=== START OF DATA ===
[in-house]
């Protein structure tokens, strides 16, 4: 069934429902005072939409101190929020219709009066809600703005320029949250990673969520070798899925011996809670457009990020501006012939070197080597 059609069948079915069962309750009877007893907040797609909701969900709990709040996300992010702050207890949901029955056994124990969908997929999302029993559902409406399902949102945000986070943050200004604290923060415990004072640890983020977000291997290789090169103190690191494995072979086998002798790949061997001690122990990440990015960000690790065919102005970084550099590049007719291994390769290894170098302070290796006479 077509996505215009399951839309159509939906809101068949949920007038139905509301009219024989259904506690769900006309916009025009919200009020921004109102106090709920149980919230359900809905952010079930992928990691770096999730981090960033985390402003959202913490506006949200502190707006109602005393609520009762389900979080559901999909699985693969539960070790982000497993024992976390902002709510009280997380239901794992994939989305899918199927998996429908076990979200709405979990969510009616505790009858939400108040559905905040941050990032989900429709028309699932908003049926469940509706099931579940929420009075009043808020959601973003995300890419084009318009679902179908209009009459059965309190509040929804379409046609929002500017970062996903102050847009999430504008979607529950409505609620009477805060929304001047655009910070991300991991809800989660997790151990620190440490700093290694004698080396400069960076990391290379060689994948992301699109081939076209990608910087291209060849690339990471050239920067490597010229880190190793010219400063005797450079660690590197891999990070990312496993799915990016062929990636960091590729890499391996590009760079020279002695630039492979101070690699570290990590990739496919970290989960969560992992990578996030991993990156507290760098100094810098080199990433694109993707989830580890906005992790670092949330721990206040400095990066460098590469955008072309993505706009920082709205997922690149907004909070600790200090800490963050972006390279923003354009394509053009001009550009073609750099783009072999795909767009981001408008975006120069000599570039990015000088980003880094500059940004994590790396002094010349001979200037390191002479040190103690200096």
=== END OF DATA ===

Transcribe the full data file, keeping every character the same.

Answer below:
[in-house]
């Protein structure tokens, strides 16, 4: 069934429902005072939409101190929020219709009066809600703005320029949250990673969520070798899925011996809670457009990020501006012939070197080597 059609069948079915069962309750009877007893907040797609909701969900709990709040996300992010702050207890949901029955056994124990969908997929999302029993559902409406399902949102945000986070943050200004604290923060415990004072640890983020977000291997290789090169103190690191494995072979086998002798790949061997001690122990990440990015960000690790065919102005970084550099590049007719291994390769290894170098302070290796006479 077509996505215009399951839309159509939906809101068949949920007038139905509301009219024989259904506690769900006309916009025009919200009020921004109102106090709920149980919230359900809905952010079930992928990691770096999730981090960033985390402003959202913490506006949200502190707006109602005393609520009762389900979080559901999909699985693969539960070790982000497993024992976390902002709510009280997380239901794992994939989305899918199927998996429908076990979200709405979990969510009616505790009858939400108040559905905040941050990032989900429709028309699932908003049926469940509706099931579940929420009075009043808020959601973003995300890419084009318009679902179908209009009459059965309190509040929804379409046609929002500017970062996903102050847009999430504008979607529950409505609620009477805060929304001047655009910070991300991991809800989660997790151990620190440490700093290694004698080396400069960076990391290379060689994948992301699109081939076209990608910087291209060849690339990471050239920067490597010229880190190793010219400063005797450079660690590197891999990070990312496993799915990016062929990636960091590729890499391996590009760079020279002695630039492979101070690699570290990590990739496919970290989960969560992992990578996030991993990156507290760098100094810098080199990433694109993707989830580890906005992790670092949330721990206040400095990066460098590469955008072309993505706009920082709205997922690149907004909070600790200090800490963050972006390279923003354009394509053009001009550009073609750099783009072999795909767009981001408008975006120069000599570039990015000088980003880094500059940004994590790396002094010349001979200037390191002479040190103690200096």